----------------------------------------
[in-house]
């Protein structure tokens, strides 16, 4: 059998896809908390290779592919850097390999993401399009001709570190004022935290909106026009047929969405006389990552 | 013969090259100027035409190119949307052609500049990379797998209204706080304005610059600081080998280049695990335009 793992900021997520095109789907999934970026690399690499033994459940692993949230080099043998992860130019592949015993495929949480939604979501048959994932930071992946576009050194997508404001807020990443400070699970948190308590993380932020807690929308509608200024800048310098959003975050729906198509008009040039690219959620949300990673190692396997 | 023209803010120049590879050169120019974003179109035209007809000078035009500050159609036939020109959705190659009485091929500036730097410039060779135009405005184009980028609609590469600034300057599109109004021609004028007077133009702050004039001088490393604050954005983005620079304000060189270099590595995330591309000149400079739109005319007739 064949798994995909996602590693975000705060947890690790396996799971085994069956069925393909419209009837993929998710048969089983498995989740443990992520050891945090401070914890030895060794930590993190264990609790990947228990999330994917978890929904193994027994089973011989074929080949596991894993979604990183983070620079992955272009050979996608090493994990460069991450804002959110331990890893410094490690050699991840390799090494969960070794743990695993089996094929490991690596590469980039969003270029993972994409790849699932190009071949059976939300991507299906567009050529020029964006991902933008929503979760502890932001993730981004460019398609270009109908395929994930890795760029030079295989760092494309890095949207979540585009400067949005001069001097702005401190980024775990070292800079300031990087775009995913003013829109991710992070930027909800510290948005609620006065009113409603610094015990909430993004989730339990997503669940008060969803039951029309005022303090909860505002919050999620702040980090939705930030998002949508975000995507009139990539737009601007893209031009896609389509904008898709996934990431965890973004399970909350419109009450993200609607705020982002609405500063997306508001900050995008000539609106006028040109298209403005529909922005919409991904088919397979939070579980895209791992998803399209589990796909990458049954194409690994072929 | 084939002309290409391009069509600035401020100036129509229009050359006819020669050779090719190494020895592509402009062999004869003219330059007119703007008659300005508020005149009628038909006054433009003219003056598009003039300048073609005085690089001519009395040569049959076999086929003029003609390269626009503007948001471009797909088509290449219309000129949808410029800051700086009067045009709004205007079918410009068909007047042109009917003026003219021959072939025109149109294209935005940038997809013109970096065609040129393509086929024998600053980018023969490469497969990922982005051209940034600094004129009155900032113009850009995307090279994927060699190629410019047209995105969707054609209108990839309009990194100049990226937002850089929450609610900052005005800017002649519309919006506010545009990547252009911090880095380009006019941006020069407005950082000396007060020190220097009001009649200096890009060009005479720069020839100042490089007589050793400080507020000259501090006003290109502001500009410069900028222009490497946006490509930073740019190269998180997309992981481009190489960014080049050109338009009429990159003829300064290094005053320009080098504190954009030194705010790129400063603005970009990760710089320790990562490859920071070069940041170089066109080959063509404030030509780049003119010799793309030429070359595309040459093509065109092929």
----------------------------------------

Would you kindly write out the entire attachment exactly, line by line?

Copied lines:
[in-house]
């Protein structure tokens, strides 16, 4: 059998896809908390290779592919850097390999993401399009001709570190004022935290909106026009047929969405006389990552 | 013969090259100027035409190119949307052609500049990379797998209204706080304005610059600081080998280049695990335009 793992900021997520095109789907999934970026690399690499033994459940692993949230080099043998992860130019592949015993495929949480939604979501048959994932930071992946576009050194997508404001807020990443400070699970948190308590993380932020807690929308509608200024800048310098959003975050729906198509008009040039690219959620949300990673190692396997 | 023209803010120049590879050169120019974003179109035209007809000078035009500050159609036939020109959705190659009485091929500036730097410039060779135009405005184009980028609609590469600034300057599109109004021609004028007077133009702050004039001088490393604050954005983005620079304000060189270099590595995330591309000149400079739109005319007739 064949798994995909996602590693975000705060947890690790396996799971085994069956069925393909419209009837993929998710048969089983498995989740443990992520050891945090401070914890030895060794930590993190264990609790990947228990999330994917978890929904193994027994089973011989074929080949596991894993979604990183983070620079992955272009050979996608090493994990460069991450804002959110331990890893410094490690050699991840390799090494969960070794743990695993089996094929490991690596590469980039969003270029993972994409790849699932190009071949059976939300991507299906567009050529020029964006991902933008929503979760502890932001993730981004460019398609270009109908395929994930890795760029030079295989760092494309890095949207979540585009400067949005001069001097702005401190980024775990070292800079300031990087775009995913003013829109991710992070930027909800510290948005609620006065009113409603610094015990909430993004989730339990997503669940008060969803039951029309005022303090909860505002919050999620702040980090939705930030998002949508975000995507009139990539737009601007893209031009896609389509904008898709996934990431965890973004399970909350419109009450993200609607705020982002609405500063997306508001900050995008000539609106006028040109298209403005529909922005919409991904088919397979939070579980895209791992998803399209589990796909990458049954194409690994072929 | 084939002309290409391009069509600035401020100036129509229009050359006819020669050779090719190494020895592509402009062999004869003219330059007119703007008659300005508020005149009628038909006054433009003219003056598009003039300048073609005085690089001519009395040569049959076999086929003029003609390269626009503007948001471009797909088509290449219309000129949808410029800051700086009067045009709004205007079918410009068909007047042109009917003026003219021959072939025109149109294209935005940038997809013109970096065609040129393509086929024998600053980018023969490469497969990922982005051209940034600094004129009155900032113009850009995307090279994927060699190629410019047209995105969707054609209108990839309009990194100049990226937002850089929450609610900052005005800017002649519309919006506010545009990547252009911090880095380009006019941006020069407005950082000396007060020190220097009001009649200096890009060009005479720069020839100042490089007589050793400080507020000259501090006003290109502001500009410069900028222009490497946006490509930073740019190269998180997309992981481009190489960014080049050109338009009429990159003829300064290094005053320009080098504190954009030194705010790129400063603005970009990760710089320790990562490859920071070069940041170089066109080959063509404030030509780049003119010799793309030429070359595309040459093509065109092929």